As a James Monroe scholar, an award given to fewer than 10 percent of incoming College of William and Mary freshmen, men's basketball redshirt sophomore Paul Rowley can apply for special funding for summer research projects.
Instead, the 6-foot-8-inch, 200-pound Loudoun Valley High product says for now, he is doing his research "in hoops."
Nobody has more fun at a Tribe basketball game than Rowley, whose infectious enthusiasm gives William and Mary an extra dose of leadership, normally off the bench. The CAA All-Academic Team selection's 5.1 points and 2.5 rebounds, and particularly his performance during the team's longest winning streak this season, is emblematic of what the Tribe needs to punch its first NCAA tournament ticket.
The CAA tourney will start 2:30 p.m. Saturday (Comcast SportsNet) in the quarterfinals for fourth-seeded William and Mary (16-13) against fifth-seeded Elon (18-13) in Charleston, S.C.
"It's really hard to ride one or two guys for 40 minutes each game for three games, back-to-back-to-back," Rowley said. "That's not a recipe for success. We really need a lot of guys to be playing well, and I think we are. We have a lot of firepower, a lot of energy, and hopefully we can help get it done this weekend."
Rowley has appeared in each of the Tribe's 29 games with nine starts and is second on the team in 3-point shooting percentage (45.1) behind his roommate of three years, Connor Burchfield, another key reserve contributor.
A National Association of Basketball Coaches Honors Court selection last season, Rowley this season was named a nominee for the Allstate NABC Good Works Team that recognizes student-athletes for charitable achievements and community involvement. Last season, the two-time William and Mary Provost Award winner (for GPA 3.5 and higher) received the team's Kraze Award, named for former captain John Kratzer and given to a player who inspires his teammates.
Look no further than Rowley, a double major in finance and computer science who will earn his degree in three years, and nailed the math portion of the SAT with a perfect 800.
William and Mary coach Tony Shaver calls Rowley a "renaissance man."
And Shaver probably doesn't even know how much work the guy puts into Call of Duty.
Burchfield said there is plenty of virtual gaming going on at home, along with that of the board and card variety on road trips.
"It's a lot of the same that you see on the court (with Rowley)," Burchfield said. "It's just kind of who is, always happy, always a lot of energy. It's there constantly."
At Loudoun Valley, which is northwest of Washington, D.C. in between the West Virginia and Maryland borders, Rowley was named one of the top-10 high school players in the state by Rivals.com.
Rowley fits the mold of the type of versatile player Shaver looks for: a skilled big that can shoot.
Rowley chose the Tribe over Harvard and Bucknell, joining his sister, Tess, who has since graduated from William and Mary Law School.
Rowley redshirted as a freshman after suffering an injury in a pickup game before the Tribe's season even started.
"Not that it matters, but it was a tie game and the next point won," Rowley said. "I went up for a floater and I made the floater. I won the game — again, it doesn't matter — and I came down on someone's foot and I just rolled my ankle real bad."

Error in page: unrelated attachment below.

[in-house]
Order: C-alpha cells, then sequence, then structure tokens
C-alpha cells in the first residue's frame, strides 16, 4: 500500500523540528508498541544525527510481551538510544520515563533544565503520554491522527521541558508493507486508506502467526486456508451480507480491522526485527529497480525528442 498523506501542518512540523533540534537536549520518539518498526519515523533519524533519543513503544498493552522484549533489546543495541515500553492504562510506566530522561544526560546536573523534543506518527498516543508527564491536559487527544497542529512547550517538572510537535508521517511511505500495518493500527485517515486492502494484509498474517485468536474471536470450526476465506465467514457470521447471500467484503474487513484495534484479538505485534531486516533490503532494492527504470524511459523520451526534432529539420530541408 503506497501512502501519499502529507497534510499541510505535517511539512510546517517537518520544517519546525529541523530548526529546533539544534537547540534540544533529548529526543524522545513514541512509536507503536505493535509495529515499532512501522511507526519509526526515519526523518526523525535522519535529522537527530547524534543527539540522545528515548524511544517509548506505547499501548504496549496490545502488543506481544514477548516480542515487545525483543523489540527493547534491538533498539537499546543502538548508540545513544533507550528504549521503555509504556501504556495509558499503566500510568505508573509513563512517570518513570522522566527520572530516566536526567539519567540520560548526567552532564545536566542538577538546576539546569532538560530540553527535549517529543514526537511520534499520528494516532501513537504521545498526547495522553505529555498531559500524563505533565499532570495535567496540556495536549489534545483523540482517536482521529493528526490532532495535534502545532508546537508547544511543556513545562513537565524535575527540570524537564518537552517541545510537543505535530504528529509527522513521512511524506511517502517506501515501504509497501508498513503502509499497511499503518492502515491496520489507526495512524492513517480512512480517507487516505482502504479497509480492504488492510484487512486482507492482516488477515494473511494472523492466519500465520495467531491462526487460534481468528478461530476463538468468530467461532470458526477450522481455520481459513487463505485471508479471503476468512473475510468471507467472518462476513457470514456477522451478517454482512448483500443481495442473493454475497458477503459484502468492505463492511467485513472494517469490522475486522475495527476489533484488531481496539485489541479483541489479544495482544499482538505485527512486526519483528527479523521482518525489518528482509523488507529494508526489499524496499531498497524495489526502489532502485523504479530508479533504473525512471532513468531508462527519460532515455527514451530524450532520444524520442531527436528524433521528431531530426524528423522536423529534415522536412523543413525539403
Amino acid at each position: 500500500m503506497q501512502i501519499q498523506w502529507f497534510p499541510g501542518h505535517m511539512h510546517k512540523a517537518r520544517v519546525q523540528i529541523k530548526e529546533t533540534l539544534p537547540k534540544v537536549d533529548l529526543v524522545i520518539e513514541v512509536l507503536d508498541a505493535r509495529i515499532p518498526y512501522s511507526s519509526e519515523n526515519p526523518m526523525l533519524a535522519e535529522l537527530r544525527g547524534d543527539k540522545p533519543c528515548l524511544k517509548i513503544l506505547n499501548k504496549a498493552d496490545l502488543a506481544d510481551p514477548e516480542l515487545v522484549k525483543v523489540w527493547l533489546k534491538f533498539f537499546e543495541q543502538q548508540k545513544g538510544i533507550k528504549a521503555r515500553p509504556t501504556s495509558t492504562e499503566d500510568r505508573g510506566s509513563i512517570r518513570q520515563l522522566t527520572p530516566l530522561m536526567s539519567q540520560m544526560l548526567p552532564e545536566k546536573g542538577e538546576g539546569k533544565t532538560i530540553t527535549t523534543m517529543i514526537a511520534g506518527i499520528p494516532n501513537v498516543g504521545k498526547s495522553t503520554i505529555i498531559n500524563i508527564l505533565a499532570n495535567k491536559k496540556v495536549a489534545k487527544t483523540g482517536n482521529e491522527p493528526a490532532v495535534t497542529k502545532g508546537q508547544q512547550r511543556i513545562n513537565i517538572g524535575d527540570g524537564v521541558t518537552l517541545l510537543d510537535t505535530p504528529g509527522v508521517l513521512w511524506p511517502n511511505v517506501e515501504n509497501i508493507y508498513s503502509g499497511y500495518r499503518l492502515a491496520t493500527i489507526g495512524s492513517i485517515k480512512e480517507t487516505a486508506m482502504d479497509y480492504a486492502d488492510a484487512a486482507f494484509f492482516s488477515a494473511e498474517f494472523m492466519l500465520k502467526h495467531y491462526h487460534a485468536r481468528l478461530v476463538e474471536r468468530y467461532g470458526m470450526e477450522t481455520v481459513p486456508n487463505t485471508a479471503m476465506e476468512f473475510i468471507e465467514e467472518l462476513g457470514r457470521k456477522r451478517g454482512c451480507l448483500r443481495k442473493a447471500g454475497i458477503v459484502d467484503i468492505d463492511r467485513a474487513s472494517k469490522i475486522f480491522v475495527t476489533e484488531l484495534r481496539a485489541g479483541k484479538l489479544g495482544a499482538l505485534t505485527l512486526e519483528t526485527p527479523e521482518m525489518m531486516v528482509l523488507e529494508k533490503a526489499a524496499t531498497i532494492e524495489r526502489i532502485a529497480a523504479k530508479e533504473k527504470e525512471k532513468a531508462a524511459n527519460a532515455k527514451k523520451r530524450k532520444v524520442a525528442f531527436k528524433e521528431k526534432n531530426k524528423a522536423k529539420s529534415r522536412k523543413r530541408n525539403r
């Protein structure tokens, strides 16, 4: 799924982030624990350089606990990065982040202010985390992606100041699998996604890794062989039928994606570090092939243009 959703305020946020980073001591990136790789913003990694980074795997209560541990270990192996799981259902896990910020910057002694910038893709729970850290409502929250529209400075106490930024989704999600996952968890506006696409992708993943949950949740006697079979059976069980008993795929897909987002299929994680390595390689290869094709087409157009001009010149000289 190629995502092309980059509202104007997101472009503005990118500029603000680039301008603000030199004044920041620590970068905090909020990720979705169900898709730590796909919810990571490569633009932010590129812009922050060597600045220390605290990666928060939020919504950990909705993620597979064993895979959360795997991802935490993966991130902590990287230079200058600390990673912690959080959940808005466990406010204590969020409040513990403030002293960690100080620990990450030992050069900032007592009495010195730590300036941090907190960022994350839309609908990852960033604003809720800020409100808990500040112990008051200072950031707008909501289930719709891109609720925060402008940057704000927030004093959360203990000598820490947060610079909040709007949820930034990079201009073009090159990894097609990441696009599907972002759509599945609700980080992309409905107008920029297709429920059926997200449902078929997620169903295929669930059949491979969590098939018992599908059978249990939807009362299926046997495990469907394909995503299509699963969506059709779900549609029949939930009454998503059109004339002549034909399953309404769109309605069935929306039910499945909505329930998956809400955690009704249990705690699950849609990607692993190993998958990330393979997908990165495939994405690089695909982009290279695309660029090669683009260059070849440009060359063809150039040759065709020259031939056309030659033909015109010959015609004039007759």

Before getting sick and losing about 10 pounds this season, Rowley played a significant role as William and Mary won five of six games including four straight near the end of January. He averaged eight points and shot 11-for-19 from 3-point range while netting a career-best 14 points in a win at home over James Madison.
The bench was vital in the win over the Dukes, one of the games when Shaver subbed out all five starters before players like Rowley and Burchfield provided a lift. Rowley scored 14 of the Tribe's 28 bench points and donned an ear-to-ear grin that has become his trademark, after draining a 3 and hitting freshman Justin Pierce for a backdoor layup.
Although it was a loss, Rowley assisted redshirt junior Jack Whitman on one of the most exciting plays of the season against Hofstra as Whitman caught Rowley's pass from under the basket and threw down a vicious two-handed slam in traffic. Kaplan Arena roared and Rowley was soaking in every second of it with one of those beaming smiles.
And in William and Mary's Senior Day win last week against Towson to close the regular season, Rowley played the final two-and-a-half minutes at the five-position after Whitman and freshman Nathan Knight fouled out.
"He's just communicating to his teammates a lot more and encouraging his teammates a lot more," Shaver said. "It's not something we've asked him to do. He's just kind of taken it on himself."
Shaver said when Rowley plays at a high level, the team plays on another level, noting Rowley exhibits behavior that occasionally goes beyond just being vocal, like whistling on his way up and down the court.
"He's saying all sorts of things," senior Omar Prewitt said. "Sometimes it makes sense, sometimes it doesn't. But it's always positive and guys get going, for sure.
"When me and Daniel (Dixon) are playing well, I think that helps us a lot, but when we have bench production, too, I think we're clicking on all cylinders. I don't think we've lost when our bench has played well. When you have guys like Paul hitting 3s, it's just a big spark for us."
Rowley is not sure yet what he wants to do after school. He enjoys all of his classes and said he will start thinking about that more when he has to.
"I probably have the best job in the world," Rowley said. "My job is to go out and play basketball in front of a lot of people who are excited to watch me play. I think it's hard to not have fun. Obviously you get frustrated and some days aren't your best, but it's a great experience and I'm trying to enjoy every day of it."
Holtzman can be reached by phone at 757-298-5830.